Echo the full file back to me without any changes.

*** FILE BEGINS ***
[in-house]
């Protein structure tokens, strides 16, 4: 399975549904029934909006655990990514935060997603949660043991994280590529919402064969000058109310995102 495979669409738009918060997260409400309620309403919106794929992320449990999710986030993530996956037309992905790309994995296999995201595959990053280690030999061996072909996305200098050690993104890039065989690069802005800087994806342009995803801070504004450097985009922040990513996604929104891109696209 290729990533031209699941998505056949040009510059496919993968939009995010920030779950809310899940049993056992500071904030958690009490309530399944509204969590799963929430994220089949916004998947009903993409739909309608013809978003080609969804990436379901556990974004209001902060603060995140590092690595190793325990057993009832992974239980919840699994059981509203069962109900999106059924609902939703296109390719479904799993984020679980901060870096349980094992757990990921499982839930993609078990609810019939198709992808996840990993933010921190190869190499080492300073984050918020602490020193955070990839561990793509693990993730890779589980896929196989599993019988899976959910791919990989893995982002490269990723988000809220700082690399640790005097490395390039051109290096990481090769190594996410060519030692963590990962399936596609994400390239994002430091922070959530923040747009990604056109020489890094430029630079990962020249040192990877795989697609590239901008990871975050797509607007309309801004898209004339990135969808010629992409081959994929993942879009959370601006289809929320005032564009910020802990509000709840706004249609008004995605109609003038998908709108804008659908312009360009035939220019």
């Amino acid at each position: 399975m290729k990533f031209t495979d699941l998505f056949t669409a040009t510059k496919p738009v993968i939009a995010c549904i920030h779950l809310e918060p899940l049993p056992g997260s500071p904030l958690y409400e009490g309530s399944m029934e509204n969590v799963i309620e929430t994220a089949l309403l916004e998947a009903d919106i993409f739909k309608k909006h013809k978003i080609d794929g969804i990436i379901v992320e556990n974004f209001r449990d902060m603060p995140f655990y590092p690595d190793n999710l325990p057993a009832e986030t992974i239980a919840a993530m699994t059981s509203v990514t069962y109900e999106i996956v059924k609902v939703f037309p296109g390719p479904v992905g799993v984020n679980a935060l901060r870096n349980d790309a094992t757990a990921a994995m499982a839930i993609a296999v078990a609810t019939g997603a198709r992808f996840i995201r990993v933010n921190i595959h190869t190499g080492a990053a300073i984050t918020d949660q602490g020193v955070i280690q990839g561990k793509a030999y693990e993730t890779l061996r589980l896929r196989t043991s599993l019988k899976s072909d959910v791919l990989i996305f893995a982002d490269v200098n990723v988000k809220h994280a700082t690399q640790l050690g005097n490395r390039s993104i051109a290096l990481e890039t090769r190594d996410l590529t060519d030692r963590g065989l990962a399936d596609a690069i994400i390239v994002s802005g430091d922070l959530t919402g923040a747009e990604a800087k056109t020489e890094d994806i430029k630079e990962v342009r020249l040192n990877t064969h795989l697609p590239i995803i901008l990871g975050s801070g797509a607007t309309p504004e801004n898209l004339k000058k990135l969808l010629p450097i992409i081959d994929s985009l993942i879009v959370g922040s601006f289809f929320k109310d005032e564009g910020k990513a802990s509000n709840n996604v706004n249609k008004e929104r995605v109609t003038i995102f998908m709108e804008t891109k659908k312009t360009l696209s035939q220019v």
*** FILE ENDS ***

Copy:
[in-house]
């Protein structure tokens, strides 16, 4: 399975549904029934909006655990990514935060997603949660043991994280590529919402064969000058109310995102 495979669409738009918060997260409400309620309403919106794929992320449990999710986030993530996956037309992905790309994995296999995201595959990053280690030999061996072909996305200098050690993104890039065989690069802005800087994806342009995803801070504004450097985009922040990513996604929104891109696209 290729990533031209699941998505056949040009510059496919993968939009995010920030779950809310899940049993056992500071904030958690009490309530399944509204969590799963929430994220089949916004998947009903993409739909309608013809978003080609969804990436379901556990974004209001902060603060995140590092690595190793325990057993009832992974239980919840699994059981509203069962109900999106059924609902939703296109390719479904799993984020679980901060870096349980094992757990990921499982839930993609078990609810019939198709992808996840990993933010921190190869190499080492300073984050918020602490020193955070990839561990793509693990993730890779589980896929196989599993019988899976959910791919990989893995982002490269990723988000809220700082690399640790005097490395390039051109290096990481090769190594996410060519030692963590990962399936596609994400390239994002430091922070959530923040747009990604056109020489890094430029630079990962020249040192990877795989697609590239901008990871975050797509607007309309801004898209004339990135969808010629992409081959994929993942879009959370601006289809929320005032564009910020802990509000709840706004249609008004995605109609003038998908709108804008659908312009360009035939220019």
């Amino acid at each position: 399975m290729k990533f031209t495979d699941l998505f056949t669409a040009t510059k496919p738009v993968i939009a995010c549904i920030h779950l809310e918060p899940l049993p056992g997260s500071p904030l958690y409400e009490g309530s399944m029934e509204n969590v799963i309620e929430t994220a089949l309403l916004e998947a009903d919106i993409f739909k309608k909006h013809k978003i080609d794929g969804i990436i379901v992320e556990n974004f209001r449990d902060m603060p995140f655990y590092p690595d190793n999710l325990p057993a009832e986030t992974i239980a919840a993530m699994t059981s509203v990514t069962y109900e999106i996956v059924k609902v939703f037309p296109g390719p479904v992905g799993v984020n679980a935060l901060r870096n349980d790309a094992t757990a990921a994995m499982a839930i993609a296999v078990a609810t019939g997603a198709r992808f996840i995201r990993v933010n921190i595959h190869t190499g080492a990053a300073i984050t918020d949660q602490g020193v955070i280690q990839g561990k793509a030999y693990e993730t890779l061996r589980l896929r196989t043991s599993l019988k899976s072909d959910v791919l990989i996305f893995a982002d490269v200098n990723v988000k809220h994280a700082t690399q640790l050690g005097n490395r390039s993104i051109a290096l990481e890039t090769r190594d996410l590529t060519d030692r963590g065989l990962a399936d596609a690069i994400i390239v994002s802005g430091d922070l959530t919402g923040a747009e990604a800087k056109t020489e890094d994806i430029k630079e990962v342009r020249l040192n990877t064969h795989l697609p590239i995803i901008l990871g975050s801070g797509a607007t309309p504004e801004n898209l004339k000058k990135l969808l010629p450097i992409i081959d994929s985009l993942i879009v959370g922040s601006f289809f929320k109310d005032e564009g910020k990513a802990s509000n709840n996604v706004n249609k008004e929104r995605v109609t003038i995102f998908m709108e804008t891109k659908k312009t360009l696209s035939q220019v």